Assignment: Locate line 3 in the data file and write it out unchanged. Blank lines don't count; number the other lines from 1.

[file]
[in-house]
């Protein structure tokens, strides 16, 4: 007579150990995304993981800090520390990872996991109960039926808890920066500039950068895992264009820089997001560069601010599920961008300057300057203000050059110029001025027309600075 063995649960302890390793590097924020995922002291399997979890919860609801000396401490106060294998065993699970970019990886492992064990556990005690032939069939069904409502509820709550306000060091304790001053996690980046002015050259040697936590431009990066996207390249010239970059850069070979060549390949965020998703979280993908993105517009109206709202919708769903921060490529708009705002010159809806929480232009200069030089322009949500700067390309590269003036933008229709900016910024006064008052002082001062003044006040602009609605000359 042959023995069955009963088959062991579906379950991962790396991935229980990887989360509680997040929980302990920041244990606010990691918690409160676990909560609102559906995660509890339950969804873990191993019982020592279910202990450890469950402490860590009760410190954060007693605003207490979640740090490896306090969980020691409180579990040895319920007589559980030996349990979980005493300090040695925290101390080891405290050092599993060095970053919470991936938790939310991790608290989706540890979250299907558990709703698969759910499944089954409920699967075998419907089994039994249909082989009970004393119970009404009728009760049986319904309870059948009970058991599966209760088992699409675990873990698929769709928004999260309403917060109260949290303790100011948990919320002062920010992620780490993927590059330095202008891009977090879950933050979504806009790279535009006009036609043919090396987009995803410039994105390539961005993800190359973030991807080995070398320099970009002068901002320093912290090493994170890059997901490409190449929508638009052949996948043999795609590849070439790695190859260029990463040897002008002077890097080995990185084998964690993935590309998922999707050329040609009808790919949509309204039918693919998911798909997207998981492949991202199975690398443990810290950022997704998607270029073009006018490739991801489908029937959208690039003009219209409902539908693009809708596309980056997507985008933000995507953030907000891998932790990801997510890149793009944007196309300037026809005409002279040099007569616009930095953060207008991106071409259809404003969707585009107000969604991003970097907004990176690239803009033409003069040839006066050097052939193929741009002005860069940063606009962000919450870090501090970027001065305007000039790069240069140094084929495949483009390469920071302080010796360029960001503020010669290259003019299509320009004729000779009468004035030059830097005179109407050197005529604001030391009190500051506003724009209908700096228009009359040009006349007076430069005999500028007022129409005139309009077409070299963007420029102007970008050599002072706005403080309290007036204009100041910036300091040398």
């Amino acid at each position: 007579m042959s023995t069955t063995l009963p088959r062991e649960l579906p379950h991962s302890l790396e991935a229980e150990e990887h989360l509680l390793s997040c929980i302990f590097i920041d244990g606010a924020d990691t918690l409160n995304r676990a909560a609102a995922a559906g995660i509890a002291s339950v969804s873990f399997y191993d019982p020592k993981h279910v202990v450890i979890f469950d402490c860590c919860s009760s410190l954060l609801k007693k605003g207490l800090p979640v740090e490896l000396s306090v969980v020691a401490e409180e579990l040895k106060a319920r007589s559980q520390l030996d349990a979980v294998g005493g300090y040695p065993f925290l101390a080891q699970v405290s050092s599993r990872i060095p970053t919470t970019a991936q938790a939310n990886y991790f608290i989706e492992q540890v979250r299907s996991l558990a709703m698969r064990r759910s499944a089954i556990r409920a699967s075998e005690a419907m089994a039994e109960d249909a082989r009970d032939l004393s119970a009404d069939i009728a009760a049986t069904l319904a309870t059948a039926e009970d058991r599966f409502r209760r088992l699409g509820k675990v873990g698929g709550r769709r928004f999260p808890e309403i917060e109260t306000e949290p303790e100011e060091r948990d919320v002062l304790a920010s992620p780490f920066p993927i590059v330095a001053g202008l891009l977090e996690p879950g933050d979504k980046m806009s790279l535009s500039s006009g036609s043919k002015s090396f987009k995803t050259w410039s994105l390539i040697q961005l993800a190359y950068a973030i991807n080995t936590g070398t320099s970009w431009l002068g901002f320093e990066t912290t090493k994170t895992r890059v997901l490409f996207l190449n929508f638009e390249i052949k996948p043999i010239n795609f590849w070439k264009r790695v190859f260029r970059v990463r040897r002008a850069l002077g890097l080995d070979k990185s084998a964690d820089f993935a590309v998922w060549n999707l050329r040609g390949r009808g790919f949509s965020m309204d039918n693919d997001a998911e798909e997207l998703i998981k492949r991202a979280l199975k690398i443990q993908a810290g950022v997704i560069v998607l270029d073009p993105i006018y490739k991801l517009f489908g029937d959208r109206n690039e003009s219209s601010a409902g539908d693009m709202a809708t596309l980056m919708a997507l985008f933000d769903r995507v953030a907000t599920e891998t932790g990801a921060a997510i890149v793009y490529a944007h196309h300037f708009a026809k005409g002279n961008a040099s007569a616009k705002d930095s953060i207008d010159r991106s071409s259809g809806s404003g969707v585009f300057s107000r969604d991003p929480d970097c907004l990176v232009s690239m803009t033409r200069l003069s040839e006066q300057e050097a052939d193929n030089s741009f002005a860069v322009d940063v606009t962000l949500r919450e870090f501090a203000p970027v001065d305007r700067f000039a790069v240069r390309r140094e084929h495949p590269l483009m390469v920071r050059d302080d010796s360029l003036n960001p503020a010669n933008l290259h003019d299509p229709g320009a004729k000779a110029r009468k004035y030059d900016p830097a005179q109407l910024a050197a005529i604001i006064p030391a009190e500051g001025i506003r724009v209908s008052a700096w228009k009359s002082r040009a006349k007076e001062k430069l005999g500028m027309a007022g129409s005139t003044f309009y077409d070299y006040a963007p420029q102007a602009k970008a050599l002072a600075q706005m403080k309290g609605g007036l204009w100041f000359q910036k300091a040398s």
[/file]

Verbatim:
């Amino acid at each position: 007579m042959s023995t069955t063995l009963p088959r062991e649960l579906p379950h991962s302890l790396e991935a229980e150990e990887h989360l509680l390793s997040c929980i302990f590097i920041d244990g606010a924020d990691t918690l409160n995304r676990a909560a609102a995922a559906g995660i509890a002291s339950v969804s873990f399997y191993d019982p020592k993981h279910v202990v450890i979890f469950d402490c860590c919860s009760s410190l954060l609801k007693k605003g207490l800090p979640v740090e490896l000396s306090v969980v020691a401490e409180e579990l040895k106060a319920r007589s559980q520390l030996d349990a979980v294998g005493g300090y040695p065993f925290l101390a080891q699970v405290s050092s599993r990872i060095p970053t919470t970019a991936q938790a939310n990886y991790f608290i989706e492992q540890v979250r299907s996991l558990a709703m698969r064990r759910s499944a089954i556990r409920a699967s075998e005690a419907m089994a039994e109960d249909a082989r009970d032939l004393s119970a009404d069939i009728a009760a049986t069904l319904a309870t059948a039926e009970d058991r599966f409502r209760r088992l699409g509820k675990v873990g698929g709550r769709r928004f999260p808890e309403i917060e109260t306000e949290p303790e100011e060091r948990d919320v002062l304790a920010s992620p780490f920066p993927i590059v330095a001053g202008l891009l977090e996690p879950g933050d979504k980046m806009s790279l535009s500039s006009g036609s043919k002015s090396f987009k995803t050259w410039s994105l390539i040697q961005l993800a190359y950068a973030i991807n080995t936590g070398t320099s970009w431009l002068g901002f320093e990066t912290t090493k994170t895992r890059v997901l490409f996207l190449n929508f638009e390249i052949k996948p043999i010239n795609f590849w070439k264009r790695v190859f260029r970059v990463r040897r002008a850069l002077g890097l080995d070979k990185s084998a964690d820089f993935a590309v998922w060549n999707l050329r040609g390949r009808g790919f949509s965020m309204d039918n693919d997001a998911e798909e997207l998703i998981k492949r991202a979280l199975k690398i443990q993908a810290g950022v997704i560069v998607l270029d073009p993105i006018y490739k991801l517009f489908g029937d959208r109206n690039e003009s219209s601010a409902g539908d693009m709202a809708t596309l980056m919708a997507l985008f933000d769903r995507v953030a907000t599920e891998t932790g990801a921060a997510i890149v793009y490529a944007h196309h300037f708009a026809k005409g002279n961008a040099s007569a616009k705002d930095s953060i207008d010159r991106s071409s259809g809806s404003g969707v585009f300057s107000r969604d991003p929480d970097c907004l990176v232009s690239m803009t033409r200069l003069s040839e006066q300057e050097a052939d193929n030089s741009f002005a860069v322009d940063v606009t962000l949500r919450e870090f501090a203000p970027v001065d305007r700067f000039a790069v240069r390309r140094e084929h495949p590269l483009m390469v920071r050059d302080d010796s360029l003036n960001p503020a010669n933008l290259h003019d299509p229709g320009a004729k000779a110029r009468k004035y030059d900016p830097a005179q109407l910024a050197a005529i604001i006064p030391a009190e500051g001025i506003r724009v209908s008052a700096w228009k009359s002082r040009a006349k007076e001062k430069l005999g500028m027309a007022g129409s005139t003044f309009y077409d070299y006040a963007p420029q102007a602009k970008a050599l002072a600075q706005m403080k309290g609605g007036l204009w100041f000359q910036k300091a040398s």